Wednesday, January 30, 2008

In-House Must-Read

Please take the time to read through Icepick's critique of the Bobby Fischer piece I cited, which begins in the comments here. I hope he's compiling it for a post of his own somewhere, but meanwhile, you can learn a great deal in an enjoyable style by piecing it together out of the Haloscan chopper.

I'm glad he spent his fury on the article itself, and didn't have enough left for my inferences from it, which dealt with the nature of social eccentricity and artistic genius. But some of the additional material he brings to the discussion tends in that direction, too:

Almost none of Fischer’s transgressions even come close to Aron Nimzovitch leaping upon a table and screaming “Why must I lose to this idiot?!” in the middle of a tournament hall, with other games still being played.

Heh. But that reminds me of me playing Alliance in battlegrounds on "World of Warcraft." I know it's irrational to flip the bird to a computer screen, but, well .... Which brings up the obvious fact that there are a great many antisocial eccentrics without enough of genius in them to fill an eyedropper. But there does seem to be a higher concentration of them among the great artists than among the general population.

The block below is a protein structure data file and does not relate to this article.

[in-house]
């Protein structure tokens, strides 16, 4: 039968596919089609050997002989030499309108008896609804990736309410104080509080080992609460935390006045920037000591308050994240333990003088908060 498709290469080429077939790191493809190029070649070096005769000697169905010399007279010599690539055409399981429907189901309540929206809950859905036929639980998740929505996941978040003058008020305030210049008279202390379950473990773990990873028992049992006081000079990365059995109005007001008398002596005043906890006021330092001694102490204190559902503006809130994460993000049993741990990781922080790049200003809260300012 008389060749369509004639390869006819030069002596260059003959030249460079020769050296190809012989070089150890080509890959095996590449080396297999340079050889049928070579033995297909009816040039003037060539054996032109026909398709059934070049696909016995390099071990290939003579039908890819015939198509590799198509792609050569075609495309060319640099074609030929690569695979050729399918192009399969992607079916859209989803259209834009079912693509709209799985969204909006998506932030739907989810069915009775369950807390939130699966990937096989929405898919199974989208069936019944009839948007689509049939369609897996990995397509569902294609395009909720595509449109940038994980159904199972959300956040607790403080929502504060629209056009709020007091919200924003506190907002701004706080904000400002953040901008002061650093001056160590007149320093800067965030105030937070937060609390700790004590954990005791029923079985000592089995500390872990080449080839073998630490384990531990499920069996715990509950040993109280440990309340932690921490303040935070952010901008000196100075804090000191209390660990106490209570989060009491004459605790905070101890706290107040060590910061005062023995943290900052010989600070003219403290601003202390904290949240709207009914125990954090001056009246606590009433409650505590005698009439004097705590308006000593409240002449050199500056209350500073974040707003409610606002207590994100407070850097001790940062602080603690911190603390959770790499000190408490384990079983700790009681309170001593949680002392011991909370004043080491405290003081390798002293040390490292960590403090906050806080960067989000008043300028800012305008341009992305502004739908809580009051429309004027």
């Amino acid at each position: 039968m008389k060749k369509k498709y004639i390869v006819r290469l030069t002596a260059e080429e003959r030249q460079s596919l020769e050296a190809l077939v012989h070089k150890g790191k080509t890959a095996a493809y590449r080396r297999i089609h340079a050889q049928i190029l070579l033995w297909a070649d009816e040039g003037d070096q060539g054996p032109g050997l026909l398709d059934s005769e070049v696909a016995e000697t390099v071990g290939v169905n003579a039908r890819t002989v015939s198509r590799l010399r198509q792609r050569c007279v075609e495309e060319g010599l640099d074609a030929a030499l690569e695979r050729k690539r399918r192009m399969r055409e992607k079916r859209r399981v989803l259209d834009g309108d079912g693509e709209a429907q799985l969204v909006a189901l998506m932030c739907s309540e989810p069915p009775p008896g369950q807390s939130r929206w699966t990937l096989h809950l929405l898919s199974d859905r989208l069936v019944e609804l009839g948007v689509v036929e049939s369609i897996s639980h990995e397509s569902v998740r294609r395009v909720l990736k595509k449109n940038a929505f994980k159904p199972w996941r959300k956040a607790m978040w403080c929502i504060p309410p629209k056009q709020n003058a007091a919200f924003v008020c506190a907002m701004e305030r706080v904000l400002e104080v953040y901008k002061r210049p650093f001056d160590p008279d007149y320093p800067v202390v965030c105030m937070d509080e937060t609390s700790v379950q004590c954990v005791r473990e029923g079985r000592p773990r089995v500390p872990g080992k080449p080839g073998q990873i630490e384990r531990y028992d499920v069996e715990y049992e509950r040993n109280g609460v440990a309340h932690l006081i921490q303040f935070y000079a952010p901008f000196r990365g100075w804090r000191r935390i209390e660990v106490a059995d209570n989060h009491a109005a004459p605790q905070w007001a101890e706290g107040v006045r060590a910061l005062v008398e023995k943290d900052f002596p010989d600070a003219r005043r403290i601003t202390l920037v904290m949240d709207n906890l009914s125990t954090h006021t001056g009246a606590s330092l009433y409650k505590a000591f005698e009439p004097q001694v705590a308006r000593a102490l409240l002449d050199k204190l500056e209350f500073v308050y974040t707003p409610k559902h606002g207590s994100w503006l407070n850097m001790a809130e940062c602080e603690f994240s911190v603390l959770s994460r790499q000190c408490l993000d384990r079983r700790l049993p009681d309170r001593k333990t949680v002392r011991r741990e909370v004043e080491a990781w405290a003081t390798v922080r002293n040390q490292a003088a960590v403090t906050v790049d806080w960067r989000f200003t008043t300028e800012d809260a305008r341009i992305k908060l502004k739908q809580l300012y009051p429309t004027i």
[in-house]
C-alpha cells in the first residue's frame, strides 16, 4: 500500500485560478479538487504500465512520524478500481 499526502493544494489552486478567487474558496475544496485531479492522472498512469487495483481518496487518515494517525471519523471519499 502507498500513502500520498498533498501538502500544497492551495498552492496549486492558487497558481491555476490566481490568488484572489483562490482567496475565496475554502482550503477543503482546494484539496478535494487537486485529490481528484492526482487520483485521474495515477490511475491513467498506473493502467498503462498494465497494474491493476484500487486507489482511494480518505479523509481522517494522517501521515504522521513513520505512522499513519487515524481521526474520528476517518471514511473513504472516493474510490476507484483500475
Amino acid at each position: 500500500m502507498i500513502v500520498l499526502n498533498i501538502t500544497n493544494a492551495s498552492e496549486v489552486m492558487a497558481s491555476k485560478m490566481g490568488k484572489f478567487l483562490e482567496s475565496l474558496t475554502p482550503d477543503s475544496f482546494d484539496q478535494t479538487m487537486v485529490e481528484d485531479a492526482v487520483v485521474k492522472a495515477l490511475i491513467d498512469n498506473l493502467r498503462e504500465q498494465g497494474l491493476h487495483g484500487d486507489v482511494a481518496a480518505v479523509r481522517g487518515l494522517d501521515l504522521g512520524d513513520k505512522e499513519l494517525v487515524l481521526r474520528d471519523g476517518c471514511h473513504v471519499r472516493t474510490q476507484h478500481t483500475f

Coincidentally, one of the examples I mentioned, Ezra Pound, gets a good, short summary here.

William Carlos Williams, a few years ahead of him at the University of Pennsylvania, noticed right away. Pound “was often brilliant,” he wrote, “but an ass.”

Then there's this, which reminded me of Icepick's account of the Nimzo incident: "He challenged the poet Lascelles Abercrombie to a duel on grounds of 'stupidity' so great it amounted to 'public menace'...”